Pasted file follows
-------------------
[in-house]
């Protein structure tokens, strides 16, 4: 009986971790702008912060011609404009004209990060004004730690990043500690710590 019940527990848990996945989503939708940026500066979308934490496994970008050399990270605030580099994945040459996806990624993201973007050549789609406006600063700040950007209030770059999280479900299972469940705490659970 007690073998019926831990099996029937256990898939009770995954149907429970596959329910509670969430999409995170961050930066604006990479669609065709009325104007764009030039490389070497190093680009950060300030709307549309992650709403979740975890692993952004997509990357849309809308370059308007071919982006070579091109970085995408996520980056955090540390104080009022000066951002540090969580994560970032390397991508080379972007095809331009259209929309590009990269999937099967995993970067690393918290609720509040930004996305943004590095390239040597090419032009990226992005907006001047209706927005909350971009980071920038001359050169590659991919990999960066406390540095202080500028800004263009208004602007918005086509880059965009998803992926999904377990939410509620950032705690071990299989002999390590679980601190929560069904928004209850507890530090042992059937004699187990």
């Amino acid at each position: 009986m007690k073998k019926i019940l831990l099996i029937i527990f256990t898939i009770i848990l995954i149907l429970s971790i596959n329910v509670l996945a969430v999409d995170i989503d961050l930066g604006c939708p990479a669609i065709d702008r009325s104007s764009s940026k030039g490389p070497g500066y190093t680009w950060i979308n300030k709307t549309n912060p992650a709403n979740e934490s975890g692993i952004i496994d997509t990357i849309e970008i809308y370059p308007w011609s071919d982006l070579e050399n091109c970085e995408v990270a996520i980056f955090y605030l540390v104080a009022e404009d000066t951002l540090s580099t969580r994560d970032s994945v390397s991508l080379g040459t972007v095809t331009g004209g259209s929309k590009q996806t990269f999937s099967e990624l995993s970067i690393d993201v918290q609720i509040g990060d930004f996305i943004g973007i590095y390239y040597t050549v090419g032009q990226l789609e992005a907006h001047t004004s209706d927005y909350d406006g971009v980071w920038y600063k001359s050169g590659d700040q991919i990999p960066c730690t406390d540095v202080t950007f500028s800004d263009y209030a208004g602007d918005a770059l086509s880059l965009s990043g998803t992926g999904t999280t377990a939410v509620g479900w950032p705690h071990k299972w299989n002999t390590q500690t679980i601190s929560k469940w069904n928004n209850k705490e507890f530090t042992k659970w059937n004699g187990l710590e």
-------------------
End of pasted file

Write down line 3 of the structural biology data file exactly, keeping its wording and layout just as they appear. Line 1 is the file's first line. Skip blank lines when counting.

């Amino acid at each position: 009986m007690k073998k019926i019940l831990l099996i029937i527990f256990t898939i009770i848990l995954i149907l429970s971790i596959n329910v509670l996945a969430v999409d995170i989503d961050l930066g604006c939708p990479a669609i065709d702008r009325s104007s764009s940026k030039g490389p070497g500066y190093t680009w950060i979308n300030k709307t549309n912060p992650a709403n979740e934490s975890g692993i952004i496994d997509t990357i849309e970008i809308y370059p308007w011609s071919d982006l070579e050399n091109c970085e995408v990270a996520i980056f955090y605030l540390v104080a009022e404009d000066t951002l540090s580099t969580r994560d970032s994945v390397s991508l080379g040459t972007v095809t331009g004209g259209s929309k590009q996806t990269f999937s099967e990624l995993s970067i690393d993201v918290q609720i509040g990060d930004f996305i943004g973007i590095y390239y040597t050549v090419g032009q990226l789609e992005a907006h001047t004004s209706d927005y909350d406006g971009v980071w920038y600063k001359s050169g590659d700040q991919i990999p960066c730690t406390d540095v202080t950007f500028s800004d263009y209030a208004g602007d918005a770059l086509s880059l965009s990043g998803t992926g999904t999280t377990a939410v509620g479900w950032p705690h071990k299972w299989n002999t390590q500690t679980i601190s929560k469940w069904n928004n209850k705490e507890f530090t042992k659970w059937n004699g187990l710590e």